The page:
S’no good

Yesterday evening was one of the worst I have ever experienced since moving to London. I always thought times of trouble were supposed to bring camaraderie within the British population, but last night, the lashings of snow that fell seemed to bring out characteristics of many people that were unwelcoming.

The warning of snow gracing the UK with its presence had been broadcast throughout most of last week, and although I had planned to go to a gig in Kentish Town, I left my Harrow house fully prepared (with the exception of sensible footwear) for problems to occur when I was on my way home. What I didn’t expect however, was for TFL to be so obtuse and abrupt with me when asking for help…

While waiting on a held Metropolitan line tube at Baker Street station, the announcement came to passengers that the line was now ‘suspended’ and we had to ‘find another way home’. This news was, of course, not good and the only thing I could think to do was to get off and find a worker that would hopefully be able to direct me in the best way to get to Harrow. When asking two members off staff for their recommendations, the first told me he didn’t know anything, wasn’t going to find out anything, no TFL services were running and that we should just stay in the station and wait for information, however, the second guy told me to head quickly to Marylebone as there was a Chiltern train waiting there to go to Harrow-on-the-Hill or we could try and find a bus. How can two people who work for the same company and receive the same information tell me two completely different things?

After running (very unsuccessfully) in the snow to Marylebone, I finally boarded a train that was due to leave at 23.57. I had never seen a train so crowded before as this service seemed to be the only way of getting people who resided in north west london anywhere near their homes. At around 23.50, seven minutes before the train was due to depart, problems started occurring in the form of agitated people trying to board the train when it was already full. People began banging on the windows, yelling instructions to me and people around to squash up and, to use their terminology, ‘get fucking closer together so we can all get on the fucking train.’ As a northern girl of 20 who shies away from confrontation and tries her best to please everyone, this was too much, and I started getting worried. I literally couldn’t move anywhere. The people that were seated around me were bunched up so passengers could gather in the middle, and there was no room for anyone to go in between them. When one of the rowdy youths eventually pushed his way on the train he started shouting, aiming his anger to the people stood in the middle… ‘I told you I could fucking get on. Didn’t want me on this train did you? Well I’m fucking on it now.’ I kept looking down at the floor wishing three things; the guy didn’t have a weapon, the guy would not single me out in any way while he was shouting and that I could just get home without anymore trouble. A lady who was sat with her husband and two other couples on the six seats next to me tapped me and gestured, ‘come in here dear, you look frightened’. Her and her husband made room for me and spoke to me so kindly and tried to make me feel better. They kept me company the whole ride back to my house, asking me about where I was from and why I had moved to London. They were reassuring and as I went to alight from the train, wished me the best of luck with getting home along with luck for all my future endeavors. Having somebody, even though they were strangers, to look after me, was very uplifting, and I found myself smiling as I walked, again unsuccessfully (the shoes I wore were a terrible choice) to my house on the hill.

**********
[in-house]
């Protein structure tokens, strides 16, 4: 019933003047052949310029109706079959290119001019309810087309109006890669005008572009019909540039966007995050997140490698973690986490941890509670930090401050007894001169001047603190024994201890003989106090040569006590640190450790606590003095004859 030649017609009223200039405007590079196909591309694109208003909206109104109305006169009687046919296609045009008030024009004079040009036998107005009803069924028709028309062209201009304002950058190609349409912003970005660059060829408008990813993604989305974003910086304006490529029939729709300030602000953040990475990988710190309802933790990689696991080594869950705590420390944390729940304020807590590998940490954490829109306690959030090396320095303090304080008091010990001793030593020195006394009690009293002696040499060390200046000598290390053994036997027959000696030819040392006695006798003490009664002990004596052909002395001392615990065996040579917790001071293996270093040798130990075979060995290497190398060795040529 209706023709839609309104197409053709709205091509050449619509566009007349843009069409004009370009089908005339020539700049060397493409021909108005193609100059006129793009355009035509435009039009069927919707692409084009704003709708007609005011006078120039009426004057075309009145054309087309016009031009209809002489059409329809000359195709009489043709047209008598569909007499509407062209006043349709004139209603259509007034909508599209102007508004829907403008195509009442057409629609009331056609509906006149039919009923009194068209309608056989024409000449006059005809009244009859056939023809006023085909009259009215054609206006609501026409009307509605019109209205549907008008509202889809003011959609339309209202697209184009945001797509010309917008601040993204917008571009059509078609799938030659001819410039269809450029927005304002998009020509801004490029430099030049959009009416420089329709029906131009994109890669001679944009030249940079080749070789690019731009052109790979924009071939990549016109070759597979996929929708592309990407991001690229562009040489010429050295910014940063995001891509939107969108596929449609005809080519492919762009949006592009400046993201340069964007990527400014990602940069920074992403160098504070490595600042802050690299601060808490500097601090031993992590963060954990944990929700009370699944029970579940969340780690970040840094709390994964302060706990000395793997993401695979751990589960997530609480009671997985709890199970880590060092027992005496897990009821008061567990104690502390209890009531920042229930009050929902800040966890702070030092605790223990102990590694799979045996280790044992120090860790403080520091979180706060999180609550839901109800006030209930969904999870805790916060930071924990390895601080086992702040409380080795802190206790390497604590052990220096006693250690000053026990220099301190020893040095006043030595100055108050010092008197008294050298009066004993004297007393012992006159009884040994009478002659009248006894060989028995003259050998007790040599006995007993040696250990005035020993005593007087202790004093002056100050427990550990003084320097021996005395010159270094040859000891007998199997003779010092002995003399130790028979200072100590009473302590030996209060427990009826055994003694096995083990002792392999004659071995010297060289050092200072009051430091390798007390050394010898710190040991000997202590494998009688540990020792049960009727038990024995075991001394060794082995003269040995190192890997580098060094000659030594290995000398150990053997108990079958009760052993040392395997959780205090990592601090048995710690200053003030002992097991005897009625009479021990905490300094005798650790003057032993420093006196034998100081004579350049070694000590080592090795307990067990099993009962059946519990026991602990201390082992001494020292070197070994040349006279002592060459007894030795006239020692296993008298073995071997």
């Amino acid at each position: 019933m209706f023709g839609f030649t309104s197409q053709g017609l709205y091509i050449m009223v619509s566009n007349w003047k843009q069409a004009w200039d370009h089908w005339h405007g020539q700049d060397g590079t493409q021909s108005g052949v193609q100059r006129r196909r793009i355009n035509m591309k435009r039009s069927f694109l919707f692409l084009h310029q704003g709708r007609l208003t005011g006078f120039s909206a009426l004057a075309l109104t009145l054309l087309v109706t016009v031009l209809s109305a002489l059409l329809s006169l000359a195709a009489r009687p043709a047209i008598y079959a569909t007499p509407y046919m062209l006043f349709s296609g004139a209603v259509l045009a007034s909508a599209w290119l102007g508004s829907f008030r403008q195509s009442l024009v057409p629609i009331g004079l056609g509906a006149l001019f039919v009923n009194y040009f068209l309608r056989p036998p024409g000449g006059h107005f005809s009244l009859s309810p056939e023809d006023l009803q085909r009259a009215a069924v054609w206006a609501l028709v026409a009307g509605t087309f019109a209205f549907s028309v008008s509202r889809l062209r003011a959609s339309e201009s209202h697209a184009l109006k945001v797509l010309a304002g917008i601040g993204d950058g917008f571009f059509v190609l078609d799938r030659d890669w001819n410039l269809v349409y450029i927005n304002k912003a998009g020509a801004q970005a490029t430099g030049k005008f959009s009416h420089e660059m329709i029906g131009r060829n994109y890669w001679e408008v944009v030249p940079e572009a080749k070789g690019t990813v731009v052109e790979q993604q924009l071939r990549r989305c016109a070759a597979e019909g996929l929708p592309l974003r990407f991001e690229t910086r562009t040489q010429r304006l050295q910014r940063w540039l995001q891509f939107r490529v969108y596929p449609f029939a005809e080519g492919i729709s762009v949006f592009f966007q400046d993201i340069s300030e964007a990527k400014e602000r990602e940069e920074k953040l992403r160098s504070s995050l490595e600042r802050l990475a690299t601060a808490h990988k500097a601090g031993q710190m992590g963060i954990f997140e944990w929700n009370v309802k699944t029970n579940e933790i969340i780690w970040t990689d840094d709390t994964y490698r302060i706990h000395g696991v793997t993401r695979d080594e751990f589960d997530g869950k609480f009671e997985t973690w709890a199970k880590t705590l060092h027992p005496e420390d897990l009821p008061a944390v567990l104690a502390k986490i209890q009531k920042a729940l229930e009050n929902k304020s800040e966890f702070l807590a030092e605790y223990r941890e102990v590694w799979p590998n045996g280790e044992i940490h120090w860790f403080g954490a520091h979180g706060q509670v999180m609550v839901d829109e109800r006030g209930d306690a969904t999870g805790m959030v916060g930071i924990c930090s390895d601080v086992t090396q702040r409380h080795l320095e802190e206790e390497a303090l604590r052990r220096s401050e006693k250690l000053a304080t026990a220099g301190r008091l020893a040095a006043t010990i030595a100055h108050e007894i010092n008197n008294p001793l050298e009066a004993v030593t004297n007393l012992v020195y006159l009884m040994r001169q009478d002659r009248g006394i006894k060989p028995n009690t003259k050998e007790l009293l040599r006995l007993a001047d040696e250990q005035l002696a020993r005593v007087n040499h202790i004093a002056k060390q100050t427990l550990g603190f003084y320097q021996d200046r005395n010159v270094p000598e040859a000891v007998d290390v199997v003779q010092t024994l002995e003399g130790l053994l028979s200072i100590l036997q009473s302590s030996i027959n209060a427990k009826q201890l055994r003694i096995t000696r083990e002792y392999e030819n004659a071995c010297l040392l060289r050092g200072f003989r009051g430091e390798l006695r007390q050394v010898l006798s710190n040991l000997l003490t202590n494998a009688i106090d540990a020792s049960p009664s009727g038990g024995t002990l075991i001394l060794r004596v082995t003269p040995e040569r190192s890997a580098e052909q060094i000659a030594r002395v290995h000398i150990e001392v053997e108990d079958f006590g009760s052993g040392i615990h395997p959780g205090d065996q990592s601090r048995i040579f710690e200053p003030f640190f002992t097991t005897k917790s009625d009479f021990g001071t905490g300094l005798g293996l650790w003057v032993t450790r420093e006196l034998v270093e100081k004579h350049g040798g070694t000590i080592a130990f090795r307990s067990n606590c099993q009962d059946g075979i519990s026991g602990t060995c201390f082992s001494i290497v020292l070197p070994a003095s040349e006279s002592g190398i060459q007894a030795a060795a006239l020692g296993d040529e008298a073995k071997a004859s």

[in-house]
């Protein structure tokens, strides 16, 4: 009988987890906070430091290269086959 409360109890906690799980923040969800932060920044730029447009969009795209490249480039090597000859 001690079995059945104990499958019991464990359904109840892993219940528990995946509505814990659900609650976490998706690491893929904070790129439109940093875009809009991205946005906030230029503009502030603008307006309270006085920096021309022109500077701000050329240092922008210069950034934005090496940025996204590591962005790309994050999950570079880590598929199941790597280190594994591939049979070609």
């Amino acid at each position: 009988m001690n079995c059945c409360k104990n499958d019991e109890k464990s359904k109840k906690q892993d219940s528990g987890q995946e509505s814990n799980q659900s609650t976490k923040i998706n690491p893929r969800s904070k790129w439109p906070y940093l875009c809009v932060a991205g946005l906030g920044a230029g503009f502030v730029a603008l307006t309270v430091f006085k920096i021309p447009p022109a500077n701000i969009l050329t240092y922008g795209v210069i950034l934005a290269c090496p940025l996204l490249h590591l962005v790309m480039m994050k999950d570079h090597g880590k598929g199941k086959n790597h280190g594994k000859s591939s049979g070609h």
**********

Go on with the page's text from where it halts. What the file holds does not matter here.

Now I have had chance to reflect on the evenings events, I can’t help thinking ‘why can’t everyone behave like that in testing times and situations that are out of our hands?’ Shouting at people who were already making others claustrophobic from practically standing on them did not do anything for the angry guy except make a few passengers very wary of him and the TFL workman who told me there was no way I could get home didn’t achieve anything other than this angry blog post written about him. I understand that in certain situations, TFL can’t magically pull a bus out of their arse and set it on a route to get me home, but all I was asking for was a little bit of guidance. TFL, like the rest of the nation, knew there was going to be heavy snowfall this weekend, so my question is, why wasn’t anybody prepared for it and why could they not have a plan of attack ready and in place? If they helped the passengers and worked with them instead of against them, surely the frustration and anger that came out in some people could have been suppressed…